Mary Tiles's "Form, Reason, and Method" (in the third section of the volume on epistemology, logic, mathematics, and language) notes that "Aristotelian logic was demoted and the status and importance of mathematically formulated laws and mathematical methods were enhanced" (295), and that this development both contributed to changes in science and was enabled by rapid mathematical advances which started in the sixteenth century. Tiles provides a number of examples of this development, including an in-depth discussion of Isaac Barrow (308ff) in whose work two "important shifts" away from Aristotelianism are demonstrated: a rejection of the "distinction between pure and applied mathematics" and the belief that "the whole of physics is really applied geometry" (309).

Some papers indicate the endurance of Aristotelian thought or at least the fact that the rejection of Aristotelianism was not always as prevalent as one might think. José R. Maia Neto's paper on "Scepticism" (third section) does treat in some depth the skepticism of Descartes who is surely among those who "used [Pyrrhonian scepticism] for aims alien to scepticism itself, such as combating Aristotelianism" (228). But the paper shows the richness in kinds and uses of skepticism in the Renaissance, in Descartes himself (who has many aims with his skepticism besides the refutation of Aristotelianism), and in the early eighteenth century (227). As just one example, Maia Neto draws a conceptual thread from Montaigne (who employed Pyrrhonianism as "a coherent and personal scepticism" rather than against Aristotelianism; pp. 228), through Charron (in the tradition of Academic skepticism; pp. 228-30) to Descartes, all of whom used skepticism to refute mere probability in theoretical knowledge (234-5).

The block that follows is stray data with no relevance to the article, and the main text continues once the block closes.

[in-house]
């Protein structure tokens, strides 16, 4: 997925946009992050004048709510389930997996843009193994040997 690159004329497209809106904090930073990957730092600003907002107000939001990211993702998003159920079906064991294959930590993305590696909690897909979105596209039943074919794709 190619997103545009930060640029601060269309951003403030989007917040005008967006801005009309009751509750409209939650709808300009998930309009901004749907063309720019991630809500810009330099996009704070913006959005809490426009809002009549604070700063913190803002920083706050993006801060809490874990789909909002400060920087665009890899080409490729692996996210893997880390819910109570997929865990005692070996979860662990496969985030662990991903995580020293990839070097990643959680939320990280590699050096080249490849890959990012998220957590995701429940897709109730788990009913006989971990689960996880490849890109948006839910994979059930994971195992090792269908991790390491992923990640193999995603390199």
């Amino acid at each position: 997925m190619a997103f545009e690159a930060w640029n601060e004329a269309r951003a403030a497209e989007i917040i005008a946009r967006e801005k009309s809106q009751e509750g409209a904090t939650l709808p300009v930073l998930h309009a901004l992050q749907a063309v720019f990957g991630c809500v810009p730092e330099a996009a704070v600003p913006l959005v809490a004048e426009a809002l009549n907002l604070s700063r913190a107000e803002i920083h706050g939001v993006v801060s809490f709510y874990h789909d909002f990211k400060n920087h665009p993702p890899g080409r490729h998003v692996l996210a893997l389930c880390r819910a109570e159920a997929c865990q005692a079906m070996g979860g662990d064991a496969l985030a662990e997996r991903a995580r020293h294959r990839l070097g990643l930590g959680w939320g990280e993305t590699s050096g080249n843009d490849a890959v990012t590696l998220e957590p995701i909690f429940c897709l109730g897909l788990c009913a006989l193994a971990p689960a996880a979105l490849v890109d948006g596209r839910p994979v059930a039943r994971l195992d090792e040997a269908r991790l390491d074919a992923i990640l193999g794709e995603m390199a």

Similarly, P.J.E. Kail problematizes the anti-Aristotelian story, this time in value theory, in his "Virtue and Vice" (in the fourth part of the volume, on ethics and political philosophy). Kail takes on the "hitherto popular idea" that "Aristotelian-inspired virtue ethics did not . . . flourish in the minds of thinkers" such as Descartes and many other early modern figures (363). While his paper does not focus exclusively on Aristotelian virtue ethics, he does argue for an important role for virtue -- and not just for duty -- in early modern ethics, both on the continent (Descartes' and Spinoza's different appropriations of Stoic virtue as control of the passions; pp. 364-9) and in Britain (for example, the Cambridge Platonists' virtue as harmony of the soul which embodies decidedly Aristotelian strains as well; pp. 369-74).